The CatbusMy Neighbor Totoro, a movie about a man and his two daughters who moved to a small country village, where the two girls found some Totoro sprites and the Totoro spirit(The small ones are the sprites, the large one is the spirit). My Neighbor Totoro had left such a huge impact on John that his five sons had grown up watching the movie. He would even use clips of the film as teaching tools during parts of his lectures to Pixar animators. One way he would incorporate My Neighbor Totoro into his lectures was by saying, "To me, one of the basic elements in defining the personality of an animated character is to show the same action performed by two separate characters. No one does the same thing in the same way-no one. By using this technique, the characters really take on a personality of their own. There's one scene in Totoro when Mei and her older sister Satsuki are exploring their new house. Satsuki is running around and opening random doors. Then Mei comes in and does the same thing, but she does it like a young child. This scene tells the audience that Mei is the younger of the two girls. Nothing else needs to be said. It's so clear. These are two different characters, two different ages, doing the same thing, but in completely different ways. I've always admired that particular scene, both for it's simplicity and for the believability of the characters it portrays."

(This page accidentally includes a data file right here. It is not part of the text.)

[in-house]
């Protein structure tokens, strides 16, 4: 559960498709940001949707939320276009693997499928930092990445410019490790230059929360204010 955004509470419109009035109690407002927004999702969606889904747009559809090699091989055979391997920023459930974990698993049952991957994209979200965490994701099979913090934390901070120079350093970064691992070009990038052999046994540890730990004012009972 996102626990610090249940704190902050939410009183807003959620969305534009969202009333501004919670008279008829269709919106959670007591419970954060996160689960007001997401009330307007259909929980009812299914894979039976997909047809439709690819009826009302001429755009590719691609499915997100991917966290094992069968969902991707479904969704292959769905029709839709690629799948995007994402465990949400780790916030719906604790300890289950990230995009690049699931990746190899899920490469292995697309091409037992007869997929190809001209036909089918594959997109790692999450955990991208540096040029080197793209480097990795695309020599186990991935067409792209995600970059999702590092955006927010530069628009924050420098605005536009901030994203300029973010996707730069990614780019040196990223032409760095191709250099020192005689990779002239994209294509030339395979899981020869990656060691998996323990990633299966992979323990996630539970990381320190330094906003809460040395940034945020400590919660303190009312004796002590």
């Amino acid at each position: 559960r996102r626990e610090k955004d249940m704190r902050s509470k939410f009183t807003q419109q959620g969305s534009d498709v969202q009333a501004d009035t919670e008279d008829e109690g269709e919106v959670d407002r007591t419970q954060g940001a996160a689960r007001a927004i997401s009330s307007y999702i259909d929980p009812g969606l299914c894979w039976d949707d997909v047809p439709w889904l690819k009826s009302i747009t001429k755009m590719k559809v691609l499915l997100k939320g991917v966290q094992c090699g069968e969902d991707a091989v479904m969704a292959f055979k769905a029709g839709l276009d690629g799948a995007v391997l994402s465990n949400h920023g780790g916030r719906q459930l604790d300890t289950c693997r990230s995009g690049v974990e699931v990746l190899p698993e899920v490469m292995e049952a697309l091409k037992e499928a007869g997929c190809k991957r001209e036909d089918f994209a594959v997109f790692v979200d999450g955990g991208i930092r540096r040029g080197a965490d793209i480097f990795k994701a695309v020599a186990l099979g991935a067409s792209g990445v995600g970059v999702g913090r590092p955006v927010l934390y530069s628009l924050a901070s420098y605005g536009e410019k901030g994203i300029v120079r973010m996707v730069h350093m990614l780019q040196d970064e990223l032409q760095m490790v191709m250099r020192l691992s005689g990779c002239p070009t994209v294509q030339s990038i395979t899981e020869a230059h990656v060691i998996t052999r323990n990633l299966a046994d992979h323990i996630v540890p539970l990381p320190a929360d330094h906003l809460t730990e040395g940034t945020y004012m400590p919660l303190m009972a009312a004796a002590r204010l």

For A Bug's Life, John and the other Pixar animators who worked on it had studied the rescue scene from Castle in the Sky(Released as Laputa in Japan), one of my other favorite S.G. films. Rather than coppying the rescue scene, John's team picked it apart to help identify why it worked so well. The rescue scene in Castle in the Sky has always been John's favorite scene in that movie, and whenever Pixar would get compliments on how well their rescue scene worked in A Bug's Life, he would always remember what a great debt of gratitude he owed towards Castle in the Sky.
To me, I think that it's amazing an animator like John Lassete would have taken the time to learn techniques used by Hayao Miyazaki, and I think it's even better and more amazing that films and animations made by Miyazaki and the other animators from Studio Ghibli an have such a huge impact of people's lives.

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My memoir, Starting Point 1979-1996 by Hayao Miyazaki

-Why did you select it? Where did you find it?

I chose my memoir since Hayao Miyazaki was the creator and main animator of Studio Ghibli, my favorite animation studio.
I found Starting Point by annoying my sister about who's memoir I should read until she told me to see if "the Studio Ghibli guy" has one, then googled it and found it on Amazon with his second memoir.